The COVID-19 pandemic was especially hard on the real estate sector, and it isn't hard to understand why. Many types of commercial real estate depend on people being willing and/or able to physically go places. As a result of the COVID-19 lockdowns, capacity restrictions, and closures many businesses have dealt with, real estate investment trust (REIT) subsectors such as hospitality, retail, and office performed especially poorly in 2020.
However, now that there is light at the end of the tunnel, it could be time to focus our attention on REITs that stand to benefit most from the world gradually getting back to normal life. Here are two in particular that are still trading for massive discounts to their pre-pandemic valuation that could potentially double investors' money (or much more) in the next few years if things go well.
Seritage Growth Properties
Seritage Growth Properties (NYSE: SRG) is a unique REIT. It was created for the specific purpose of buying a portfolio of old Sears and Kmart properties, which it is gradually redeveloping into top-notch mixed-use properties. For example, the company converted a Sears space in Wisconsin to a space with a Dave & Busters, Total Wine & More, and other retail and restaurant space.
Now, the COVID-19 pandemic was one major setback, and it certainly didn't help that Sears' bankruptcy happened quicker than the company had originally planned for. However, Seritage has done a great job of selling noncore assets to bolster its balance sheet, and with over 180 properties in its portfolio -- including some large-scale "premier" assets -- there's tremendous potential for value creation as the redevelopments play out.
Empire State Realty Trust
Empire State Realty Trust (NYSE: ESRT) is an office REIT that owns the iconic Empire State Building, as well as a portfolio of other office properties in the New York City area. And there have been a few catalysts that have caused the stock's price to drop:
First, the COVID-19 pandemic hit the NYC area hard, and few people are working in offices. There is significant fear that many companies will switch to remote work permanently, especially in expensive cities. And, like most urban office buildings, Empire State's properties have a significant amount of ground-level retail space, and rent collections haven't been stellar.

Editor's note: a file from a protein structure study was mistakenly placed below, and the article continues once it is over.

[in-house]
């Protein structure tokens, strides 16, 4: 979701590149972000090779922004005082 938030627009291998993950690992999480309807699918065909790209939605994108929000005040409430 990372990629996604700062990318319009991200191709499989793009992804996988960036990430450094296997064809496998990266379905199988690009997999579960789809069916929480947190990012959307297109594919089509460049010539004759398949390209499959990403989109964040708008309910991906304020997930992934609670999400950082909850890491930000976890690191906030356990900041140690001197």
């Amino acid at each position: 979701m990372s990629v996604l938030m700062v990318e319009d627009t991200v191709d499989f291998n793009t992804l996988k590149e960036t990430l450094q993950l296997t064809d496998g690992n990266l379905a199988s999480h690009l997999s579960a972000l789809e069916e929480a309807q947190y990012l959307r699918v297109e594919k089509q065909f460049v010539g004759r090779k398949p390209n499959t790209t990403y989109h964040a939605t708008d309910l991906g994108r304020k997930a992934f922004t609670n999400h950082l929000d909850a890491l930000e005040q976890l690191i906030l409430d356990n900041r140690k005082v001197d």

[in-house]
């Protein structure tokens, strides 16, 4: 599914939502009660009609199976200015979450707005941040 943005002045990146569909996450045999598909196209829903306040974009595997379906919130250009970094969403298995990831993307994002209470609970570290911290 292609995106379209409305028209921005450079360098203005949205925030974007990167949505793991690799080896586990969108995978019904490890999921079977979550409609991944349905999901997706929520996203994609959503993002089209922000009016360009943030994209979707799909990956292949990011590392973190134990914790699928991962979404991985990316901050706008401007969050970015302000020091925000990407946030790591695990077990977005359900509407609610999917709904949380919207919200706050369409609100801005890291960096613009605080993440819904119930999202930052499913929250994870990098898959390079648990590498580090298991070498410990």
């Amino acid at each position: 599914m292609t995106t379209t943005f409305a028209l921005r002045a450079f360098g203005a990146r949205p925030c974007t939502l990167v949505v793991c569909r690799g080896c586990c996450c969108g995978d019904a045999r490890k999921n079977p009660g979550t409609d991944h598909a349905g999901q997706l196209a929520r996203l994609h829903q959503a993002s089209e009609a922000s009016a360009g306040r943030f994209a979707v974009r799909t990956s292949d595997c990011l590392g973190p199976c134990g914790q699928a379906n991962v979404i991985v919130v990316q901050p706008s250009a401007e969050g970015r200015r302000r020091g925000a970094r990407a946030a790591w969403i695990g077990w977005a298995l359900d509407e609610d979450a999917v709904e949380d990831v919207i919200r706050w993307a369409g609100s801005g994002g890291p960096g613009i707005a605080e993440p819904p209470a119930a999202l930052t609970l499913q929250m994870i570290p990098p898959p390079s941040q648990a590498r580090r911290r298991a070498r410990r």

One of the most unique things about Empire State is that it owns and operates the observatory atop its flagship building, which has been a must-do NYC tourist attraction for decades. So far in 2021, observatory attendance has been at roughly 9% of comparable pre-pandemic levels. Finally, it's important to point out that the New York City real estate market was starting to struggle a bit before the COVID-19 pandemic hit, which is why the stock had been underperforming for several years prior to 2020.
However, as one of the most financially solid office REITs in the market (over $1.7 billion in liquidity), Empire State can easily wait out the tough times and take advantage of any growth opportunities in the meantime. If the NYC office market recovers in the years ahead, and tourism returns to pre-pandemic levels, Empire State could certainly double from here.
Expect a roller coaster ride
As a final thought, it's important to remember two things. First, the COVID-19 pandemic is certainly heading in the right direction, but it isn't over yet. And it will take some time until the world (and therefore these REITs' business) truly goes back to normal. Second, while Empire State is typically not a volatile REIT, Seritage is on the higher end of the risk spectrum even in normal times. It is a development play, which is inherently riskier than a REIT that simply owns income-generating properties. So, only invest if you're prepared to ride out the ups and downs and plan to hold the stocks for the long haul.